Category: Announcements

SSHRC Connection Grants awarded

Dr. Marc Spooner
(U of R Photography)

Congratulations to Dr. Marc Spooner who has received a $49,600 SSHRC Connection Grant for his research entitled, “A ‘Crisis’ in Academia: Radio Documentaries Exploring the Changing Landscape of Higher Education.”

This project will involve a four-part documentary mini-series that explores: (1) how shifts towards market-based reforms are shaping research agendas in North America, (2) how new academic management practices are influencing teaching & learning, and  (3) how scholars and students are resisting these dynamics.

 

 


Dr. Christine Massing (UR Photography)

Congratulations to Dr. Christine Massing (Principal Investigator) who, in a partnership involving 8 institutions, has received a $36,379 SSHRC Connection Grant for their research entitled “Sketching narratives of movement towards comprehensive and competence early childhood educational systems across Canada.”

By bringing together a group of leading ECEC scholars/policy informants from across Canada with national and international decision-makers, researchers, and advocates, this project intends to capture the substantive changes that have already taken place, with regards to ECEC policy, pedagogy, practice, and theory, as the result of decades of collective advocacy and research, in order to inspire further action at local, provincial/territorial, and federal levels and to consolidate a pan-Canadian network of researchers, practitioners, decision-makers, advocates, and knowledge keepers from First Nations, Inuit, Métis, and immigrant communities.

Dean’s message to students, faculty and staff | Covid-19 Precautions

A Note from the Dean to the Students, Faculty, and Staff of the Faculty of Education

Let me begin by thanking everyone in the University, Faculty, and broader education-sector community for their caring and efforts. It will make a positive difference. The past 24 hours and past few days have been disconcerting for many of us and as the level of uncertainty about the impact of COVID-19 has mounted, so too has the need for us to make decisions we never could have imagined making just days ago. That is true not just for those of us who hold administrative roles in the Faculty but also for many of you.

People are understandably nervous and worried as our lives are being impacted in unsettling ways. But the past few days and weeks have demonstrated that we are also caring and thoughtful. It has also become clear how committed people are to take care of each other and our communities. In that light, I will encourage each of us to continue to focus on what we can do to support our families, students, colleagues, and the communities we live in rather than becoming frozen by the prospect of what we cannot do.

We are going to make mistakes as we try to move things forward, and things will not be perfect. However, I commit that I, the Faculty’s Administrative Team, and all of our colleagues will continue to work together in the best ways we can. Finally, I would like to express a sincere thank you to all of you for your extraordinary efforts to-date and as we continue over the weeks to come.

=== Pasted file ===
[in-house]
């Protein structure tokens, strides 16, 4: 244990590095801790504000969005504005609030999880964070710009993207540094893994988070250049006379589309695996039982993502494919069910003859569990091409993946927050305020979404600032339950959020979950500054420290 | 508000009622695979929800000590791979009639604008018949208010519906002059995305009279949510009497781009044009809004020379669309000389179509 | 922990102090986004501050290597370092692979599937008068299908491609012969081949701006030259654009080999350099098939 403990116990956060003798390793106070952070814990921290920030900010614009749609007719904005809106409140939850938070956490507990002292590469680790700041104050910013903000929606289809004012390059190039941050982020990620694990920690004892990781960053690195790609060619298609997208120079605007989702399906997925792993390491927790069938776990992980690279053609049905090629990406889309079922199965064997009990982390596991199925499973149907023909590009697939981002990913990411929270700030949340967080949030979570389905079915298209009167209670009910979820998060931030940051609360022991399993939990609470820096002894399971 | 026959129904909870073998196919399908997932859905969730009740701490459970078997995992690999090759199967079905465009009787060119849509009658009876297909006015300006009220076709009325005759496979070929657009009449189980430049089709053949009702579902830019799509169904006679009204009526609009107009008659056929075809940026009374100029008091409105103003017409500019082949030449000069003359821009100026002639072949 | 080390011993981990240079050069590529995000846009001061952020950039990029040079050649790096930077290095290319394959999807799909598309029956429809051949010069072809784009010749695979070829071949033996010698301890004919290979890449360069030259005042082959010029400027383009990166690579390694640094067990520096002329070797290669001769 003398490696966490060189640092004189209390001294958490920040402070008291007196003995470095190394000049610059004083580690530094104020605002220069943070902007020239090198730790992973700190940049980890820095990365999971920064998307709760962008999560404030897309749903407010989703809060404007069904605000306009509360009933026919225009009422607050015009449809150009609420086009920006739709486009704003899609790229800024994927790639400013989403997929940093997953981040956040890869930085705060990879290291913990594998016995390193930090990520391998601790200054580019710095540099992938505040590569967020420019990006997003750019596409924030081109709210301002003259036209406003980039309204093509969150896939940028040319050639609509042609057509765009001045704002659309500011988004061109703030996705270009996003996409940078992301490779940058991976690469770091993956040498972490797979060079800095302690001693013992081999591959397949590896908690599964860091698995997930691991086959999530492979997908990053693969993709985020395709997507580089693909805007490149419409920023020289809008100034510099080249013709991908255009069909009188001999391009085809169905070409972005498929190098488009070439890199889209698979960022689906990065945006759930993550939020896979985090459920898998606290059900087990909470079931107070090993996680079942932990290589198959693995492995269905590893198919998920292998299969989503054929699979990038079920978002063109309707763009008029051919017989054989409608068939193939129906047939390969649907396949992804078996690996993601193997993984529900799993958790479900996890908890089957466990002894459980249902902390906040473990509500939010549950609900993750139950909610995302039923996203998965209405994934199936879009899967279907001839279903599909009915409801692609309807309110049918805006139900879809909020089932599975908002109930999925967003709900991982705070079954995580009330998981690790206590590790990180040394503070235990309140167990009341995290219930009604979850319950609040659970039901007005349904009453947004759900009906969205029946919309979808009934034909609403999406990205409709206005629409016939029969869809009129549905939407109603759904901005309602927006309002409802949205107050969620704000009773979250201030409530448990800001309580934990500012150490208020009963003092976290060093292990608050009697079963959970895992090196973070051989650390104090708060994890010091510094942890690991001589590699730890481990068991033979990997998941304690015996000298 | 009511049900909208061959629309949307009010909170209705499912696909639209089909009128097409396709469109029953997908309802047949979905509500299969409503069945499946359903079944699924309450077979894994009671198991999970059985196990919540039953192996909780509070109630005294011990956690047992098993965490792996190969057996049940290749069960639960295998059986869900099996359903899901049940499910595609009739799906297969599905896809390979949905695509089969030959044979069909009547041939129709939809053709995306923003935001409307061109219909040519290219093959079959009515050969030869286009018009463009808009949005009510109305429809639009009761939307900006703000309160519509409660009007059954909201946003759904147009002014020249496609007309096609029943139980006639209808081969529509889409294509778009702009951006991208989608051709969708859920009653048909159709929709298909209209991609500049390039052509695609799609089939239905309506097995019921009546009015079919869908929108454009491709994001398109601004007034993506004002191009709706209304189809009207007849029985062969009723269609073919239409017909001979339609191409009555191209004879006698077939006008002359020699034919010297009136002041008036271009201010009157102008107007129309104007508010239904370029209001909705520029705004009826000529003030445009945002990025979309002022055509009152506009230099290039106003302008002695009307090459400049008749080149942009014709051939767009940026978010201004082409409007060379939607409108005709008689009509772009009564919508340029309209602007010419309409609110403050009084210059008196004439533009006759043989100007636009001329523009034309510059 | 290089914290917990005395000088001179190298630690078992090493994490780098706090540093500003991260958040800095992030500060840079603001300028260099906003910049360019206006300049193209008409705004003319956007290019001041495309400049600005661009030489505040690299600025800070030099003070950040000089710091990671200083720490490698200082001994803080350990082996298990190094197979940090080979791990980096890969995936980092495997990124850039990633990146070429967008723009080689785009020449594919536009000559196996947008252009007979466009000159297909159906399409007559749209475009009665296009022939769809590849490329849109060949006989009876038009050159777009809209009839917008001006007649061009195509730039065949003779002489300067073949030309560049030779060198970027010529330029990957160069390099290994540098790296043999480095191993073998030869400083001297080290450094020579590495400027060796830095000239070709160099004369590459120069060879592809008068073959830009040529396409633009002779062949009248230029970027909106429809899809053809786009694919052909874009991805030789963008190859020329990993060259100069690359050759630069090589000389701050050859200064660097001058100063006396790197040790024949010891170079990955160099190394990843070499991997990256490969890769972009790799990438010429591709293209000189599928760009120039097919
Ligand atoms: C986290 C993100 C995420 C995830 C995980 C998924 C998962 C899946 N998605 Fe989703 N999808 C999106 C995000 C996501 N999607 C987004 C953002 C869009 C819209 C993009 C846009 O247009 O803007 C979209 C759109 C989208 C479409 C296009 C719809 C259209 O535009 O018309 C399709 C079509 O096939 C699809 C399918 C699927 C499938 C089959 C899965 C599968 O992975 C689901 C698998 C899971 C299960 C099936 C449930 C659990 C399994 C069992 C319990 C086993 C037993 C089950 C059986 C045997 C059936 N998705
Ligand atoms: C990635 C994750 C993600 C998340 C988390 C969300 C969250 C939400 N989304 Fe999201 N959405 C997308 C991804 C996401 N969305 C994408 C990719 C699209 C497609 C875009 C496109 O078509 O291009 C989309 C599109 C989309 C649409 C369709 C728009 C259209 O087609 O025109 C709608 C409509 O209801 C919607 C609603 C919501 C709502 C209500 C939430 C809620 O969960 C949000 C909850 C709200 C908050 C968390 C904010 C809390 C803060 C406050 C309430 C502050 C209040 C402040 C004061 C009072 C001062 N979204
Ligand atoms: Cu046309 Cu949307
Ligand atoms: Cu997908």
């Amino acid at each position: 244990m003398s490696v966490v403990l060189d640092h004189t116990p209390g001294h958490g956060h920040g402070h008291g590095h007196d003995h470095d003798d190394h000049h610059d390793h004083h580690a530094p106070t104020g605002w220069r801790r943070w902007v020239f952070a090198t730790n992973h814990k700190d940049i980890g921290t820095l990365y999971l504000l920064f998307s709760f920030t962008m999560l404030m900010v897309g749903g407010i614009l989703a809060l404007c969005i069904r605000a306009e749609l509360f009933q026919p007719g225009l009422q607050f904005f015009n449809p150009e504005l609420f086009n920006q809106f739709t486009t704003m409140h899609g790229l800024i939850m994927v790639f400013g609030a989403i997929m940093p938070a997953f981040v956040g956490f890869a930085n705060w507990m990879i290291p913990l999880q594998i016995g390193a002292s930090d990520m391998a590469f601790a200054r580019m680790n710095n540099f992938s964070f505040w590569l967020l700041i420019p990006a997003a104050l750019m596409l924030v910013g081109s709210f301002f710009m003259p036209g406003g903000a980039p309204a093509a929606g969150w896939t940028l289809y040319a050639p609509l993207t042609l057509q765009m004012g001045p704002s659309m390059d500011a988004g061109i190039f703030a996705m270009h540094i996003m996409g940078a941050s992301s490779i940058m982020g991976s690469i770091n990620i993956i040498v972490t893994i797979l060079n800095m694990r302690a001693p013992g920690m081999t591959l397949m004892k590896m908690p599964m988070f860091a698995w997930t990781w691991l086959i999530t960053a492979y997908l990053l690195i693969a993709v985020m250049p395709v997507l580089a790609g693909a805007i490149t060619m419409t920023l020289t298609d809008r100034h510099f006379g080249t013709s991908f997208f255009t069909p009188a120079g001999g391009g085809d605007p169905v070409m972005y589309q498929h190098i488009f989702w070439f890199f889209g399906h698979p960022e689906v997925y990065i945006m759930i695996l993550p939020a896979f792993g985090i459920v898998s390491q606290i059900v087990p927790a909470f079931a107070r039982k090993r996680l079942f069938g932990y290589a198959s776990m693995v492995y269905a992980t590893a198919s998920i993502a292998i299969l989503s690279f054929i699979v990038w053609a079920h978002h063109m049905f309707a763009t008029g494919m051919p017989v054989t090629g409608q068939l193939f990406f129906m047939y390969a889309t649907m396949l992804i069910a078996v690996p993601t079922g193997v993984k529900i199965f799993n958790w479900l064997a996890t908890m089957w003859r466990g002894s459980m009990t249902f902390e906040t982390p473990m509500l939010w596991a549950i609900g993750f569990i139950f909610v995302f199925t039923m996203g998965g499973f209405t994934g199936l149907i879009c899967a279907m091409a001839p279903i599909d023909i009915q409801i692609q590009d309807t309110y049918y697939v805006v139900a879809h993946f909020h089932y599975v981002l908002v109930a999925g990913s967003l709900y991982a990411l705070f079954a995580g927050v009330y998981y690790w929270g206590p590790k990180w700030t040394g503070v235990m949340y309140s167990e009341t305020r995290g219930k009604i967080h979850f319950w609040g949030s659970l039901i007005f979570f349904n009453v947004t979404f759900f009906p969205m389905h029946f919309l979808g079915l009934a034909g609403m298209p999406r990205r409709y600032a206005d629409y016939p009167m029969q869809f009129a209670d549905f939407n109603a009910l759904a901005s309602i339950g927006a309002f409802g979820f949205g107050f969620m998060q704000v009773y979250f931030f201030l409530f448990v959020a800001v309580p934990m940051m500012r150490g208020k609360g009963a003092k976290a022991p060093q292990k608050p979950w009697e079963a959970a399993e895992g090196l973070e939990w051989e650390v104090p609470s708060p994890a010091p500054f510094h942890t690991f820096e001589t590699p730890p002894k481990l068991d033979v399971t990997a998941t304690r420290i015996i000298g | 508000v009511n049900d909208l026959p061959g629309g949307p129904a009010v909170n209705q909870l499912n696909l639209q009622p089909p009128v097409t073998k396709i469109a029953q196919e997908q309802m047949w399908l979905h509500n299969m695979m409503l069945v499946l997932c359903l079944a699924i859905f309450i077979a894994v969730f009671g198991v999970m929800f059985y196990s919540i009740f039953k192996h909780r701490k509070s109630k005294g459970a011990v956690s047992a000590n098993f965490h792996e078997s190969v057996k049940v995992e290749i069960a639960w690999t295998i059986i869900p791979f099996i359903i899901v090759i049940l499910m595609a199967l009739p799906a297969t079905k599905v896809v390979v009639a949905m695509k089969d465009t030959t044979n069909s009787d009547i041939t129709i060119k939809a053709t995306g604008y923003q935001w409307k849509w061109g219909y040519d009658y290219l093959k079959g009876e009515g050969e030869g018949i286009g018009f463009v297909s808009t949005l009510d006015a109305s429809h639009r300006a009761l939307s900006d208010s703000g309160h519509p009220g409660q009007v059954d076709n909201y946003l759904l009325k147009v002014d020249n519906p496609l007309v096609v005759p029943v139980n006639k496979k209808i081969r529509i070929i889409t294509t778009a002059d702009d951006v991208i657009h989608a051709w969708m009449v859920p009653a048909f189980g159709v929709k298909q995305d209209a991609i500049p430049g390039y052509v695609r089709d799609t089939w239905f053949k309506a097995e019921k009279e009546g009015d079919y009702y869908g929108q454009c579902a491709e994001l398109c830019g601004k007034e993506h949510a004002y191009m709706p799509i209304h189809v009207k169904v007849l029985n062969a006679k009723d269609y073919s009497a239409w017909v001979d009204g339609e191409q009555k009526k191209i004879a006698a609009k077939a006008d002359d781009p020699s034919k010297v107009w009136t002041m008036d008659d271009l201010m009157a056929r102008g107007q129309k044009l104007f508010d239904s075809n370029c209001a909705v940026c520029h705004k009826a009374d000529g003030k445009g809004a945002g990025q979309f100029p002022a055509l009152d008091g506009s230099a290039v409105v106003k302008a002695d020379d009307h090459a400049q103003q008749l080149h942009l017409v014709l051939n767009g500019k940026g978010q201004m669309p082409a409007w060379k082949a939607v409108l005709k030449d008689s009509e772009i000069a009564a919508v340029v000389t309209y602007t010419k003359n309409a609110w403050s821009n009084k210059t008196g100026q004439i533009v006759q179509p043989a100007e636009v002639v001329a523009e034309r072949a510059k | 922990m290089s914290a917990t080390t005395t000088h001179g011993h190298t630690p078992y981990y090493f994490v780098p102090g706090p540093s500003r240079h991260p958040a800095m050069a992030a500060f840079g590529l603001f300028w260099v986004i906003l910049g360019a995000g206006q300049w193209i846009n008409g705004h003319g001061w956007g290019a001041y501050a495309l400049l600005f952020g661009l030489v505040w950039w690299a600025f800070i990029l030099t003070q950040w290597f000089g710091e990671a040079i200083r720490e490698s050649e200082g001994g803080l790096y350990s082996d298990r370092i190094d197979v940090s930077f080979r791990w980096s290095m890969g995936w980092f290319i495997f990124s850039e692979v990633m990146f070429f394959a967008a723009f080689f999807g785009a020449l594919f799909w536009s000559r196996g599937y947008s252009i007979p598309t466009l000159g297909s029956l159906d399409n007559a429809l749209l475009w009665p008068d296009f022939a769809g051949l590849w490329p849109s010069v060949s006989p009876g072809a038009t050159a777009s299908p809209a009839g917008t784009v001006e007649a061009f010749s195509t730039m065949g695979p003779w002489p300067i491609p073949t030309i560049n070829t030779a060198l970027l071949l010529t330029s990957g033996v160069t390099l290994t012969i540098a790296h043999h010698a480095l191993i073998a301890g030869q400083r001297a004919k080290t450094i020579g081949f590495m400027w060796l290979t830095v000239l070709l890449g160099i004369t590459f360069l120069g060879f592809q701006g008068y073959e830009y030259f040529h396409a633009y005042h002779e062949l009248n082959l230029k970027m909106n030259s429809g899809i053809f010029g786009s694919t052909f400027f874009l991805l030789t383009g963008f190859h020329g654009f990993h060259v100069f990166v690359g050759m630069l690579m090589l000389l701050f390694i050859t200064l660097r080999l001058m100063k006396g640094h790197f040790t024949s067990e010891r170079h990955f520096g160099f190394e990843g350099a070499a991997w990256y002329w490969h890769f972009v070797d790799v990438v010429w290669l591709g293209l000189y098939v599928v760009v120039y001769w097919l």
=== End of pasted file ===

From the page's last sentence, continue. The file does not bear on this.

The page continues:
Jerome Cranston, Ph.D.

Dean | Professor Faculty of Education
Faculty of Education

New Lecturer for le Bac

The Faculty of Education welcomes Mr. Stephen Davis who joins us as a lecturer in the Baccalauréat en éducation (le Bac) program area for a one-year term (January 1, 2020 – December 31, 2020).

Mr. Davis holds a B.A. in French (University of Saskatchewan), has a B.Ed./After Degree from le Bac (University of Regina), and holds an M.A. in Second Language Education (McGill University). Mr. Davis is currently a classroom teacher in a French Immersion context with Saskatoon Public School, and has held a number of teaching positions in other French-language contexts. Besides being a classroom teacher, Mr. Davis has extensive experience as a research assistant. Welcome! Bienvenue! Tawâw!

 

Association of Canadian Deans of Education release Statement of Commitment

Quebec City ACDE Statement of Commitment

October 23, 2019

Recognizing that every Faculty, College, School and Department of Education and the Universities exist within the lands of Indigenous peoples:

We, the Deans of Education from all regions of Canada, are deeply concerned about the climate emergency and environmental crisis. Local, regional, and global air and water pollution; extractive technologies; accumulation and distribution of toxic wastes; destruction and depletion of forests, soil, and water threaten the survival of the planet, the integrity of the earth and its biodiversity, the security of nations, Indigenous peoples, and future generations. These environmental changes are caused by inequitable and unsustainable production and consumption patterns that aggravate poverty in many regions of the world.

We believe that urgent actions are needed to address these fundamental problems and reverse the trends. We acknowledge the work undertaken by the world in creating the UNSDGs, with associated goals and indicators. Stabilization of human population, adoption of environmentally sound industrial and agricultural technologies, reforestation, and ecological restoration are crucial elements in creating an equitable and sustainable future in harmony with nature.